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Extending WindowsXP

The debate in utilities often comes down to fee vs. free.

There is a plethora of free software for the Windows PC, and many of the better programs offer a “Professional” or “Plus” version of their wares. But is it worth the price to upgrade, and are you really getting enough to make the cost worthwhile? In this edition of Windows Advisor, we explore three suites of third-party software and compare the free versions to the Pro versions of each. The results might surprise you.

QuickTime 6.0

While Apple’s QuickTime has long been a staple of any Mac user’s system, the versatile program has also proven to be a big hit among the Windows PC crowd. In fact, the program is one of the leading multimedia players for Windows, and can play MPEG, AVI, MP3, WAV, MIDI, and just about any other type of video or music multimedia scheme. Best of all, the program is free. So why should you pay $29.95 to upgrade to the Pro version?

With QuickTime 6.0 Pro, you can author your own MPEG-4 files. But what exactly does that mean? MPEG-4, which was first introduced in 1998, is based on the original QuickTime file format. Partly because of this, it only became an international standard in 2000, despite the fact that it offers DVD quality while using less disk space. But because MPEG-4 has its roots in QuickTime, creating and editing multimedia files with QT 6 Pro is very intuitive. The authoring software offers many advanced easy-to-use features (such as using heavily optimized encoders and decoders). If you’ve always wanted to create online movies but don’t want to spend an arm and a leg for expensive professional-level software, QT 6 Pro is definitely the way to go.

But what if you don’t care about authoring your own multimedia? The Pro version of QuickTime 6 offers bonuses for every level of user, including the ability to play movies in full screen, build a library of movies, adjust audio and video to your own personal preferences, create slide shows from your own digital images, create designer skins for the player, and more.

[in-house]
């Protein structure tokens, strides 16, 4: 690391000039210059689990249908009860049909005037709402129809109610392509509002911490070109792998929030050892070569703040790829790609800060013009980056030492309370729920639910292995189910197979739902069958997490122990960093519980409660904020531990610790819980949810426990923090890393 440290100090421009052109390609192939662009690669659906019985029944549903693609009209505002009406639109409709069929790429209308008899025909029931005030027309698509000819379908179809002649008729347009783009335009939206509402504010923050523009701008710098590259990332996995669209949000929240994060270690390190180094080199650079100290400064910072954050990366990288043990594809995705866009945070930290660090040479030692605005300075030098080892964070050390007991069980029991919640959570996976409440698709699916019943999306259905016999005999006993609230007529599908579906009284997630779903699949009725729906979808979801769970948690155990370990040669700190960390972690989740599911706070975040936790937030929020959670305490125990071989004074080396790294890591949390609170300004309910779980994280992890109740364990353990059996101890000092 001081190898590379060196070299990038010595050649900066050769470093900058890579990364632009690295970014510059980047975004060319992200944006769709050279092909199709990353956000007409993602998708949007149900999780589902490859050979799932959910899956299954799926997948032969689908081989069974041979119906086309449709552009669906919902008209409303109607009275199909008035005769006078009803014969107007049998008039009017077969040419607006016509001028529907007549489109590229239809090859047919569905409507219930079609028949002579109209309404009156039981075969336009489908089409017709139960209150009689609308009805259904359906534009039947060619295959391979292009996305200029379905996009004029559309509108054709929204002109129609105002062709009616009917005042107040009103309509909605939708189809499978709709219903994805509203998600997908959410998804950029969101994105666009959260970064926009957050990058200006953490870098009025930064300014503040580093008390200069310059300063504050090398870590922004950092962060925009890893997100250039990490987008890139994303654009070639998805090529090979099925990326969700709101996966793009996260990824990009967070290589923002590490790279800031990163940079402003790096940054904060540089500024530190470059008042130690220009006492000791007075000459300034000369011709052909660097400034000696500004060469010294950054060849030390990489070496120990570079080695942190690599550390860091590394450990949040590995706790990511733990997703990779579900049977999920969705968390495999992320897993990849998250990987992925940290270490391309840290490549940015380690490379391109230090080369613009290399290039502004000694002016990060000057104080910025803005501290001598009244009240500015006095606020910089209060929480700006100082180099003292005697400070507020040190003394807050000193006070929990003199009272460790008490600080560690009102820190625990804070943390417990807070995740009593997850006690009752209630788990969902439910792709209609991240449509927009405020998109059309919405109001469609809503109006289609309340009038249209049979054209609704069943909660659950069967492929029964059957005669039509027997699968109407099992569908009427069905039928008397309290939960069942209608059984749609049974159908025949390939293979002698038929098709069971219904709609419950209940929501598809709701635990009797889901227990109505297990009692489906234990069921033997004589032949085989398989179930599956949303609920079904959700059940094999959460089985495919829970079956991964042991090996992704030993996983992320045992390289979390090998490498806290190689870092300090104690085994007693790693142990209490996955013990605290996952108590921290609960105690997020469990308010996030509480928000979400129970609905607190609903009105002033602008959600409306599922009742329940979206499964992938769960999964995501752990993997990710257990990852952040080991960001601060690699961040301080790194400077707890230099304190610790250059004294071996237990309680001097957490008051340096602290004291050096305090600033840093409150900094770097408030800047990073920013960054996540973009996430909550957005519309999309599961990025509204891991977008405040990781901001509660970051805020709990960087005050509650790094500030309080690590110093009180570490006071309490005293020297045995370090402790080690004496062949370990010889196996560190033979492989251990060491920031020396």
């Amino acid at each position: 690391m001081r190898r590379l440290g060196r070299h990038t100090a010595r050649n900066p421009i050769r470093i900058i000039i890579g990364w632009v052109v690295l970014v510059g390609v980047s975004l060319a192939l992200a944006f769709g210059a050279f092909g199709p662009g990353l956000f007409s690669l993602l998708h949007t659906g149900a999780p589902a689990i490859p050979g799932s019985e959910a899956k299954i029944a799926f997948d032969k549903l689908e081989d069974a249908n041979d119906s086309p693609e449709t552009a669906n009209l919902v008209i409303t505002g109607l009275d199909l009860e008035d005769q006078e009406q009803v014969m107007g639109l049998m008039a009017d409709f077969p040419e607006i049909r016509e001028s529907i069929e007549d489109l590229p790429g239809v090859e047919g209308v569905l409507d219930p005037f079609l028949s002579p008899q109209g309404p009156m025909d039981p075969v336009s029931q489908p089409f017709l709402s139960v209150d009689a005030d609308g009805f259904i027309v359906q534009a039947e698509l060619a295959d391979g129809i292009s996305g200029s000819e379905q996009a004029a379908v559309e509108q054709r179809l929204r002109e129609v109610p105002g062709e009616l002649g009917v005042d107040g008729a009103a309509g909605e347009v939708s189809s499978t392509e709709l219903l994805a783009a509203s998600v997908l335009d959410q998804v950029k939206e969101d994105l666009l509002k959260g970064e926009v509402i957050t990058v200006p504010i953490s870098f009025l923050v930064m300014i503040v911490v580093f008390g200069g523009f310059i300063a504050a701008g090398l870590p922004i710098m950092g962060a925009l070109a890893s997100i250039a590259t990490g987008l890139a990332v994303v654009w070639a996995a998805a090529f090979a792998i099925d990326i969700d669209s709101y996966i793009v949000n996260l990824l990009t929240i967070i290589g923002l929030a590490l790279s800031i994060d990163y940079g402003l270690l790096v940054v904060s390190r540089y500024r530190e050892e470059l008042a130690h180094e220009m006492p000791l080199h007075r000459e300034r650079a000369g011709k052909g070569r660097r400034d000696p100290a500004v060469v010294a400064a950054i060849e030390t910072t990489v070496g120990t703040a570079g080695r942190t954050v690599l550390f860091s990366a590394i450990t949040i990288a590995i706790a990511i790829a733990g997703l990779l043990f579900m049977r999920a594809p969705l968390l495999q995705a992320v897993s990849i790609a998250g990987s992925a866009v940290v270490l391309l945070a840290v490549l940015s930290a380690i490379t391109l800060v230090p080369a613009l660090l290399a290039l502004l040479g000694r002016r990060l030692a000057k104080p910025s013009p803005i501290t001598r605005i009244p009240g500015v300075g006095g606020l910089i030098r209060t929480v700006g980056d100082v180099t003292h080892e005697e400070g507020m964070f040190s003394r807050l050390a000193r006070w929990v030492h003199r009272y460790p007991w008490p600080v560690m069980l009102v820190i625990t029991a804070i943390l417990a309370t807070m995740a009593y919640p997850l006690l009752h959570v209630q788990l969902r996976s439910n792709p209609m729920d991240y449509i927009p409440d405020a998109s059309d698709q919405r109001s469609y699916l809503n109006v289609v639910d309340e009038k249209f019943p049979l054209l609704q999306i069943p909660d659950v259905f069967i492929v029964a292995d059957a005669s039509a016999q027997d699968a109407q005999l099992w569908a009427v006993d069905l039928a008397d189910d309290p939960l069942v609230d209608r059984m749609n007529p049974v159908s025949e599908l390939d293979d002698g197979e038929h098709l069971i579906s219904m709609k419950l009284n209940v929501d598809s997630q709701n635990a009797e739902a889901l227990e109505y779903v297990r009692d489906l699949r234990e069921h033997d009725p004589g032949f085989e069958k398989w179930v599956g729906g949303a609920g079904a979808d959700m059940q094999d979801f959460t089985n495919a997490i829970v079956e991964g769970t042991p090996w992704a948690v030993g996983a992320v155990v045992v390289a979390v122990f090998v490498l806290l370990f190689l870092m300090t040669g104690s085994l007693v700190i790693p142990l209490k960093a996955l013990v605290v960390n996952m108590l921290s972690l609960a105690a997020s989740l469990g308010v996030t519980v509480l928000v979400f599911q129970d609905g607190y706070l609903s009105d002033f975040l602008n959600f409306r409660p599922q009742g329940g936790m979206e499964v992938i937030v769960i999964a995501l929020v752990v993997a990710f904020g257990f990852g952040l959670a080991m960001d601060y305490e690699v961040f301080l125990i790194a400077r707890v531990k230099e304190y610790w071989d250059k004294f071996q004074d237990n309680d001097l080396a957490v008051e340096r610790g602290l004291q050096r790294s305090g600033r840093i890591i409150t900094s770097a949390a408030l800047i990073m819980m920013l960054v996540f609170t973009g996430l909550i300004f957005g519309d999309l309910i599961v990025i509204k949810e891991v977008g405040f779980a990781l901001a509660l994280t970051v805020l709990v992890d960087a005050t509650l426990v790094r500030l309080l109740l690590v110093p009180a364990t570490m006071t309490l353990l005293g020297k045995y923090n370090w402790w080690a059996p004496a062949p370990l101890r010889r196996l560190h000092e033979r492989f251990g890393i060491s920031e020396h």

My favorite feature of QT 6 Pro is the ability to import and export video, audio, and still images from over a dozen different file formats, including the high-quality DV camcorder format. Even if you’re not authoring your own videos, it’s nice to be able to manipulate almost any movie file and save it to the format of your choosing. Authoring video notwithstanding, there’s plenty to get excited about when going Pro with QuickTime.

RealOne Player

The folks over at RealNetworks keep changing the rules. First they had RealAudio, then the RealPlayer and RealJukebox, and now they’ve combined everything into the free RealOne Player. The player enables you to watch RealVideo-enabled movies (as well as AVI, MPEG, and other formats) in full screen, play, burn, and record CDs and MP3s, and even surf the Internet through RealOne’s built in Web browser. Not bad for a free product. (The company also offers a subscription streaming multimedia service called RealOne Superpass, with which you can view videos, concerts, news, and all sorts of different video events. Prices vary depending on what events you wish to view.)